Opposition of Boniface VIII
The conflict starts in 1296, when Philippe IV decides to do without the authorization of the pontiff to use with his profit the taxation raised by the pontifical collectors of the French clergy. It festers when Philippe, excommunicated but acting for the defense of the faith (he is not king by the grace of God!), fact call to the council to consider the pope, marked of heresy. He reaches an extreme violence when in 1303 Guillaume de Nogaret, the most influential adviser of Philippe, Boniface VIII in its residence of Anagni stops; it is the attack of Anagni. The pope dies about it shortly after. The king of France will have of cease to obtain later pontiffs only they condemn the memory of Boniface VIII.
The arrest of the Templars
In 1307, Philippe launches a new scathing attack by ordering the arrest, with no regard for prerogatives of the pope, the monk-soldiers of the Temple. It is necessary to bind this episode strapping and badly elucidated to the precedent: in his fight against Boniface VIII as in the business of the Temple, Philippe presented himself as a true defender of the faith and the Church against those which soil it by their vices or their heresy: the pope, Templars. Philippe the Beautiful one did not achieve his goals completely: there was no council and Boniface was not condemned. But the order of the Temple was removed and pontifical theocracy died of the blows that it struck to him. Vis-a-vis powers, to the universal claims, which are in complete failure (Empire, papacy), the king of France can say that he is “emperor in his kingdom”, i.e. completely independent and fully sovereign.
Financial problems of the reign
The wars and the royal diplomacy are expensive. However, the ordinary resources of the king, namely the incomes of the field, are not enough. Philippe thus sought other financial means. He tried to establish on his subjects a regular taxation; for this reason, in particular, he convened assemblies where the representatives of the cities sat at the sides of the barons and the clerks to give their assent to the lifting of subsidies: they are the first assembled of states of the kingdom. Philippe failed, because the royal bureaucracy could not, for lack of precise demographic information, to establish a viable tax base.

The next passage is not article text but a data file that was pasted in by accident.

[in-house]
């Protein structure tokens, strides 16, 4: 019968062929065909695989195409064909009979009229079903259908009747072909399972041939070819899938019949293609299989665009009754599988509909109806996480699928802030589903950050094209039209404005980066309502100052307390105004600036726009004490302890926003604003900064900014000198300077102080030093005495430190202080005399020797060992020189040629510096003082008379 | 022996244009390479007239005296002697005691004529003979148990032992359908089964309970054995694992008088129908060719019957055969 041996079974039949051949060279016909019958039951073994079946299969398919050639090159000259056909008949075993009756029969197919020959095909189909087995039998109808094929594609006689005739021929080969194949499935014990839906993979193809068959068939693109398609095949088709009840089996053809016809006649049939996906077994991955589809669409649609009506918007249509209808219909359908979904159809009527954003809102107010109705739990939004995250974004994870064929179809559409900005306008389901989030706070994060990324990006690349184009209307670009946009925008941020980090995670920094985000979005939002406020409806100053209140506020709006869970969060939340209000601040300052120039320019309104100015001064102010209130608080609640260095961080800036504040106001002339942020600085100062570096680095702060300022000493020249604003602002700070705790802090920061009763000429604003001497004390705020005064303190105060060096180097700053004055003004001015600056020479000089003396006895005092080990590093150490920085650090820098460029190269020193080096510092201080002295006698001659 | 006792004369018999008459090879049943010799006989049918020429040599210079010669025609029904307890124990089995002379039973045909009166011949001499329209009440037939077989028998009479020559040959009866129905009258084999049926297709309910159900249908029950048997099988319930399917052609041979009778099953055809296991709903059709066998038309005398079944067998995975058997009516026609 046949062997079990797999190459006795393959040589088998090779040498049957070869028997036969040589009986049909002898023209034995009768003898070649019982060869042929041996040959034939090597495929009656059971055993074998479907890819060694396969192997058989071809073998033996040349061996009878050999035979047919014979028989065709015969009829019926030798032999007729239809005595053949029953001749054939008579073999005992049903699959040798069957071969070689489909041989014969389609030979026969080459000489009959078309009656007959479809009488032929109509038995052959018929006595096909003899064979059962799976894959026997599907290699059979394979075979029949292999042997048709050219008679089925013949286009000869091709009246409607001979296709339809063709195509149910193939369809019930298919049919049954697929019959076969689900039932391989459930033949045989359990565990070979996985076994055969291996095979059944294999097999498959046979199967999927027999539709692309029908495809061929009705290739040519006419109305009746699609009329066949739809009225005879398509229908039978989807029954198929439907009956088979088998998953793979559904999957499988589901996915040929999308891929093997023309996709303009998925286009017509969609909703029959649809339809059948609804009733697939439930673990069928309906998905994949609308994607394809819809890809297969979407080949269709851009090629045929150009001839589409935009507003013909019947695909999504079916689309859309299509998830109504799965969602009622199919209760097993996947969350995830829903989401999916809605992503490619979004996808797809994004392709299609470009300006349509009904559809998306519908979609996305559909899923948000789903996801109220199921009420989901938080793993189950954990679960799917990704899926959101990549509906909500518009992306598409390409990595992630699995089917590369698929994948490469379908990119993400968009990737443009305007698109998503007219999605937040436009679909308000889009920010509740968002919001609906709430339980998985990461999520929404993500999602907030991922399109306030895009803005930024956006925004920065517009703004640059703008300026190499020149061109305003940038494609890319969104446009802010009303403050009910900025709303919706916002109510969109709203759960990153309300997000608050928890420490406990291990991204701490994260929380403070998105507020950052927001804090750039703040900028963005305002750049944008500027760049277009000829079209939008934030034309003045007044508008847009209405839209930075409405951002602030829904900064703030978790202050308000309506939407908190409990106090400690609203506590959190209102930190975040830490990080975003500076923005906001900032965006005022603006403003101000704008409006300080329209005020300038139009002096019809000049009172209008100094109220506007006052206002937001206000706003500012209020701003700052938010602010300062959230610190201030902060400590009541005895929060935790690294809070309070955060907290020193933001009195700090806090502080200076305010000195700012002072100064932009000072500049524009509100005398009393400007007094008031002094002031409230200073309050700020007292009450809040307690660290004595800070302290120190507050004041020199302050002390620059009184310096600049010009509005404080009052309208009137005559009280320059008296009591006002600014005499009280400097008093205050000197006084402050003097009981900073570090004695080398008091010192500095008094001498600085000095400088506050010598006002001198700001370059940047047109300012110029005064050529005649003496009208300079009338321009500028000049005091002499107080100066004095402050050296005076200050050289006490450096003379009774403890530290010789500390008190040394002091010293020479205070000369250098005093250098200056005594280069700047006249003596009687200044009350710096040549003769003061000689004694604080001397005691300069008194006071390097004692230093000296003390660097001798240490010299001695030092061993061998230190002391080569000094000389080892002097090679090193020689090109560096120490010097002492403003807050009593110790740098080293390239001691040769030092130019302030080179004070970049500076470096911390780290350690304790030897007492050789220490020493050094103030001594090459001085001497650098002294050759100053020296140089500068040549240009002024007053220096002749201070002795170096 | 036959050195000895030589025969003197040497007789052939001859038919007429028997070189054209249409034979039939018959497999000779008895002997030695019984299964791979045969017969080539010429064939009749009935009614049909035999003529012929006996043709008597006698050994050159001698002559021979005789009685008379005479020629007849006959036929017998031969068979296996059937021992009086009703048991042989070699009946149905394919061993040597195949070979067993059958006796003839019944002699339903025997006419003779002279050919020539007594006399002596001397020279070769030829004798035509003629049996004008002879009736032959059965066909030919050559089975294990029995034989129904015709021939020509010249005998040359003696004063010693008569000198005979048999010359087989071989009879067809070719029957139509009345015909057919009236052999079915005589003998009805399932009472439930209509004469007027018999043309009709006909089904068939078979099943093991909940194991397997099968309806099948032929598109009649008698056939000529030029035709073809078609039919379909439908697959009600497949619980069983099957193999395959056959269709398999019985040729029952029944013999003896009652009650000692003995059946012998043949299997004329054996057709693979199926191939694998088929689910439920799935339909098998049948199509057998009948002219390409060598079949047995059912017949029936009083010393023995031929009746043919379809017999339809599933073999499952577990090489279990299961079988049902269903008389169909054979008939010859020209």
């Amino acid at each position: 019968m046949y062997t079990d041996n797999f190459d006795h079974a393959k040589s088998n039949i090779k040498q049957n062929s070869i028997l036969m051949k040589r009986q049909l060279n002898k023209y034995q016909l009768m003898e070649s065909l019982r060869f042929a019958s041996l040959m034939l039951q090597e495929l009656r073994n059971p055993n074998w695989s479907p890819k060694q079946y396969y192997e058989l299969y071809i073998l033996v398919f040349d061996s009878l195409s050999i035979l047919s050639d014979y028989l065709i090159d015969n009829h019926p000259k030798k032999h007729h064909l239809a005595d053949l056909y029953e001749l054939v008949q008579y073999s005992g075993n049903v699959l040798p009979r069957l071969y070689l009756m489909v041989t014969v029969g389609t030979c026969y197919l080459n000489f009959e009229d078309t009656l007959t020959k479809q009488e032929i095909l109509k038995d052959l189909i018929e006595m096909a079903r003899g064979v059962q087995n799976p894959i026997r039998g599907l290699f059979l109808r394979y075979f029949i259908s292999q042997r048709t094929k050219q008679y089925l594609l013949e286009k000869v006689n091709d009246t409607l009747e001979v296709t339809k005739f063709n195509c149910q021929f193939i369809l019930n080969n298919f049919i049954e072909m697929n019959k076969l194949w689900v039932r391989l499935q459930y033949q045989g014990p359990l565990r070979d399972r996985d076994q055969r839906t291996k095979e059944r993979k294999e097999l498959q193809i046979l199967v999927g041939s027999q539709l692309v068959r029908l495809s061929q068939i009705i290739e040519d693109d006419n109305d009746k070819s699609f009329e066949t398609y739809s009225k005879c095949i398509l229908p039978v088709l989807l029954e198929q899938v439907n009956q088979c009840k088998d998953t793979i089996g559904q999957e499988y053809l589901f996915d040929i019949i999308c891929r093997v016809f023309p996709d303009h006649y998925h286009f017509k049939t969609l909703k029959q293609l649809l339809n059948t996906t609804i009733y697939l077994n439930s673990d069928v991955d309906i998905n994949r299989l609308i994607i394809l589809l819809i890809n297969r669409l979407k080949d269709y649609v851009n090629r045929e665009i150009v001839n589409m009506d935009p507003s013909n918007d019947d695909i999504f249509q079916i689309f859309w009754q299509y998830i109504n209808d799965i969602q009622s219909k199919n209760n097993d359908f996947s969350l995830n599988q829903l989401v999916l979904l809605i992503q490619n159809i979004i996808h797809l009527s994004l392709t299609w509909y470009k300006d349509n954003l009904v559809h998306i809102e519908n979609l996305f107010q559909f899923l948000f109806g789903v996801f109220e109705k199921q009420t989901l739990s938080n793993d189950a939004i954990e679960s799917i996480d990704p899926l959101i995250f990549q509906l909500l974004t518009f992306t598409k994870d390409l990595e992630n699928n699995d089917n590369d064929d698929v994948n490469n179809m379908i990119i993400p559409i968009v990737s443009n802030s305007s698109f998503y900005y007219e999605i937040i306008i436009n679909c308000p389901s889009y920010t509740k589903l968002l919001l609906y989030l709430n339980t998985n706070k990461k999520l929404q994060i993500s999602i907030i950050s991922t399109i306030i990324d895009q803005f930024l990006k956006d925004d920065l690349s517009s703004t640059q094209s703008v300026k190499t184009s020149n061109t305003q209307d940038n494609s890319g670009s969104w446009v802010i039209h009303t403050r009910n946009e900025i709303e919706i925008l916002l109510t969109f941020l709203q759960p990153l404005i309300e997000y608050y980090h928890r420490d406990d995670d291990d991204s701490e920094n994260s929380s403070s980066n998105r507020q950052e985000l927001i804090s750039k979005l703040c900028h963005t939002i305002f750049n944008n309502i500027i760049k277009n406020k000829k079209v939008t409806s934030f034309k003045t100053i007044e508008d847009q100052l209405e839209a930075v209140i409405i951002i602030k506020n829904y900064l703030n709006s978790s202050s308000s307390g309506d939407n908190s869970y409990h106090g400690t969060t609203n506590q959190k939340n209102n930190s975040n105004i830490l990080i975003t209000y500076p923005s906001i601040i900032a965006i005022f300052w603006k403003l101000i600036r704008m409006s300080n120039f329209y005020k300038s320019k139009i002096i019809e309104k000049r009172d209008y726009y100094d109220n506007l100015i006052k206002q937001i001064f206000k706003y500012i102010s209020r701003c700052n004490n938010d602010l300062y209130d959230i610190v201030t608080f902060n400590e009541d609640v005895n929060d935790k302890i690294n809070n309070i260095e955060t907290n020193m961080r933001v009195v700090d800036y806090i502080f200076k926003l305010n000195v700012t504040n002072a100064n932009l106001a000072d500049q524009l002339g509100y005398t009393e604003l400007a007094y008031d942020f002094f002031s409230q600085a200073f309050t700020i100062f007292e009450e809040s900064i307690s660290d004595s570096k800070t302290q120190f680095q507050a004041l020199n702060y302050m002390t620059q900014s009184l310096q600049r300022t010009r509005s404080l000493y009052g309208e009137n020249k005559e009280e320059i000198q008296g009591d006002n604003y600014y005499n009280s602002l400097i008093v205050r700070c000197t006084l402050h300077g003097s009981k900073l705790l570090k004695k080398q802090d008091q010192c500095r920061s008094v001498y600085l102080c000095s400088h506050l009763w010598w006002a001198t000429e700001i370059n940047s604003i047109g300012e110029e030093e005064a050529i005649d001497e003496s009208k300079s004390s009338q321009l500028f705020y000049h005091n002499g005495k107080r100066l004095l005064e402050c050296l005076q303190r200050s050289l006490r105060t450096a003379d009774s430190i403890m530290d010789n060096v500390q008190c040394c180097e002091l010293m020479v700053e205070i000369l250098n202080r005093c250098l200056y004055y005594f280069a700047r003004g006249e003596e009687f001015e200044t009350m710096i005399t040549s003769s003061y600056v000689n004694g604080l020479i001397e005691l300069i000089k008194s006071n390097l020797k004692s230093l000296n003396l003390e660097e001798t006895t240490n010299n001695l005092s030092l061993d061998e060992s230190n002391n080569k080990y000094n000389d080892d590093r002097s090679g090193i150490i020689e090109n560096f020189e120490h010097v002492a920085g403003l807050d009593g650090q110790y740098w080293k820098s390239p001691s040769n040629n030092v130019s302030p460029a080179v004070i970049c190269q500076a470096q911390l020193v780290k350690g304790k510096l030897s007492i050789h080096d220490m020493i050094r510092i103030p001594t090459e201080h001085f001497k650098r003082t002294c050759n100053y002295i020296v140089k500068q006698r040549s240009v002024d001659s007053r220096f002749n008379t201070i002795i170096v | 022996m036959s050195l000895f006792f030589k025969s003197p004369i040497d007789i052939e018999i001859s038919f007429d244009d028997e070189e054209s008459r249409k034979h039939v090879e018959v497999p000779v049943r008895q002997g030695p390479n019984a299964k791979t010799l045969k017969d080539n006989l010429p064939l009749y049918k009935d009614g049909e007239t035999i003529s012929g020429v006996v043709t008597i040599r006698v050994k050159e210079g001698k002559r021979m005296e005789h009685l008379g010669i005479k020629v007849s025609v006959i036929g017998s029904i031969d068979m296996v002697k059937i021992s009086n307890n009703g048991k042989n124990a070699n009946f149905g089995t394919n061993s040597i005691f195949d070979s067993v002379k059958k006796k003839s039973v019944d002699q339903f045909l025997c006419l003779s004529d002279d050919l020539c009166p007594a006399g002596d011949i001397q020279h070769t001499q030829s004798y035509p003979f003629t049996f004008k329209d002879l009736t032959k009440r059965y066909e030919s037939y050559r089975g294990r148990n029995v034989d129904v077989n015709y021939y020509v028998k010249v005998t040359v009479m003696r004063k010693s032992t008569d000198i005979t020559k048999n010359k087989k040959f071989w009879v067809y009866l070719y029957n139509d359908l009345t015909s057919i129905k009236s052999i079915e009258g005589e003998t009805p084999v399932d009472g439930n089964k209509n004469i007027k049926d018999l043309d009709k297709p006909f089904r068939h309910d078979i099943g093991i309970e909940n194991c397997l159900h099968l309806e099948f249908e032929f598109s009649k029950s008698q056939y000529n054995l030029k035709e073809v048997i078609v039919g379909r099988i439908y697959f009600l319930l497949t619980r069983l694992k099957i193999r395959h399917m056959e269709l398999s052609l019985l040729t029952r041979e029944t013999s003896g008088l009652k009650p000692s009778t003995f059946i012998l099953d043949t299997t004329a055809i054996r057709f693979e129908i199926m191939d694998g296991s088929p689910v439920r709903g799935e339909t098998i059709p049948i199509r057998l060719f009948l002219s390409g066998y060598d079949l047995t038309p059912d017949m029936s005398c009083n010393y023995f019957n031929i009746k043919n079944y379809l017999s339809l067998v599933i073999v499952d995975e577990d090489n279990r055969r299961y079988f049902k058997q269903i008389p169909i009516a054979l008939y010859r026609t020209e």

Let us reconsider one moment the lawsuit of the Templars: one explained the drama by the only reason of the needs for money of the king, who would have continued this order, fabulously rich, one said, to adapt his goods. Even if such were the goal of the king, it had to be extremely disappointed result. The seizure on the ten-per-cent taxes raised by papacy on the clergy got considerable but insufficient resources. In the event of distress, one could always hope to draw some money from the traditional scapegoats: Jews and usurers of all kinds, those which one calls the cahorsins or the Lombardic ones: expulsion, confiscation of goods, then recall after financial composition.
Philippe the Beautiful one and his advisers innovated while speculating in the value of the currency. These monetary “changes” present two aspects. King can to change value coins into circulation (let us recall that they do not comprise any quantified indication), thus modifying the relationship between real currency and money of account. But, and it is the most frequent case, the king can decide to withdraw the coins in circulation and to replace them by news, from which the weights and the composition are different (the proportion of noble metal is modified): the king, who has the monopoly of striking, touches on each coin a right; the multiplication of the monetary emissions inserts of the fresh money in the royal cases. In one or the other case, the operation involves devaluation or revaluation.